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At the back of the building is an enormous garden, where old trees shade the tables – that’s where we all sat for our meal!

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The price of the three-course lunch menu was 15.50 Euro and the food was simple but very well cooked.  The starter was a refreshing salad of water melon, feta cheese, red onion and black olives.  Pretty as a picture and oh-so-delicious!

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The main course of the day was loin of pork with a grainy mustard sauce, served on mashed potatoes with rocket.

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For dessert we had little strawberry tarts – pastry shells filled with cream, and topped with fresh strawberries.  They were delicious and disappeared before I had a chance to photograph them!!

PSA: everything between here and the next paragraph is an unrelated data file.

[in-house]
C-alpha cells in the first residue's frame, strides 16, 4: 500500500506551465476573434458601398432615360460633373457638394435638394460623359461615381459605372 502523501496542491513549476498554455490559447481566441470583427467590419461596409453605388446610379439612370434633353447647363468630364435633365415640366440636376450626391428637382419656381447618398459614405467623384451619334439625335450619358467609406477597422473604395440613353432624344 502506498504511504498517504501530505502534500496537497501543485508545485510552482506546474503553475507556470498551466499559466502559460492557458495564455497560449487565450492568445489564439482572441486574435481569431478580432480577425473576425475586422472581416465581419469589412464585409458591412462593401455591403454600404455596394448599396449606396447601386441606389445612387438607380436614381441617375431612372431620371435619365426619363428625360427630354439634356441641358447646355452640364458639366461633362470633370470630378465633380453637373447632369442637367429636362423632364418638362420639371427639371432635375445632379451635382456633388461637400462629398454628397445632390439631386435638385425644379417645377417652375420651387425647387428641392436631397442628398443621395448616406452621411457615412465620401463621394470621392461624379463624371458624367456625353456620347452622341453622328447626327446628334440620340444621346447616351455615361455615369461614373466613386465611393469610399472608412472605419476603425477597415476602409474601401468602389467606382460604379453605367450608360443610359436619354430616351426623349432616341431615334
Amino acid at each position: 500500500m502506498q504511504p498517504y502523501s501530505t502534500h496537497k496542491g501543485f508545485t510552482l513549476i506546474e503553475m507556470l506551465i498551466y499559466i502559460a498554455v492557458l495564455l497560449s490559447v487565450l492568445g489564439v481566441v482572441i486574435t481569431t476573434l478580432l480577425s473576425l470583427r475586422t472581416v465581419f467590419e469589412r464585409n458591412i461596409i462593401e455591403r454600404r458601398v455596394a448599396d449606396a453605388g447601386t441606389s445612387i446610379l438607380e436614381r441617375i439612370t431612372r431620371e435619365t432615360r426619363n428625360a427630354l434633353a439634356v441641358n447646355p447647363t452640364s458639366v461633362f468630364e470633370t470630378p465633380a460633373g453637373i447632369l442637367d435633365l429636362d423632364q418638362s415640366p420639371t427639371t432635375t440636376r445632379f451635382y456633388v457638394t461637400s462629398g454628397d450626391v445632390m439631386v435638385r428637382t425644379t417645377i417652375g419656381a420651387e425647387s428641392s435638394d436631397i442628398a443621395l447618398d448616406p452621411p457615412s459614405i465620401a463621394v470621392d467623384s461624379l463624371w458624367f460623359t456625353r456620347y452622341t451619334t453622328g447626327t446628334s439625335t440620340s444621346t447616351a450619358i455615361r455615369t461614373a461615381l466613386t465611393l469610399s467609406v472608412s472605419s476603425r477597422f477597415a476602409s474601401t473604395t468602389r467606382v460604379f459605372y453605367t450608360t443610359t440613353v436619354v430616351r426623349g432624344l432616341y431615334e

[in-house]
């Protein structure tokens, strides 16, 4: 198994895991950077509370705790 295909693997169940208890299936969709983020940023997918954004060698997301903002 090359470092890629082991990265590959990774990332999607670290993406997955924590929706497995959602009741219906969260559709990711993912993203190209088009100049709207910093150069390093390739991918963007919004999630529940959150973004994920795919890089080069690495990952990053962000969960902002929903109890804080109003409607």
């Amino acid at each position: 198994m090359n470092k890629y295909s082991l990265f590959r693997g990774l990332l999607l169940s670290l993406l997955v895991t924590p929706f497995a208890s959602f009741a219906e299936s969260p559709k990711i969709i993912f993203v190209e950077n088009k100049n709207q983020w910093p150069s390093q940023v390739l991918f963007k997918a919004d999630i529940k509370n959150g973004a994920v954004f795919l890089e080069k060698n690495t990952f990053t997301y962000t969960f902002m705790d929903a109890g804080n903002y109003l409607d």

After our wonderful lunch we went for a little stroll – across the road and down to the river, to just below the stone bridge that spans the Orb River.

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It’s a great spot for swimming in the summer!  If you go on a canoeing trip from Roquebrun, you could come by here too!

We retraced out steps towards the road, but turned right before we got all the way there.  A path runs parallel to the river, and along the vegetable gardens which are so typical of the area.

If you would like to experience Le Lezard Bleu for yourself, be sure to book – they have a limited amount of seating.  You can contact the restaurant either by phone (+33 467 971 021) or by e-mail (manuerik.kat@free.fr).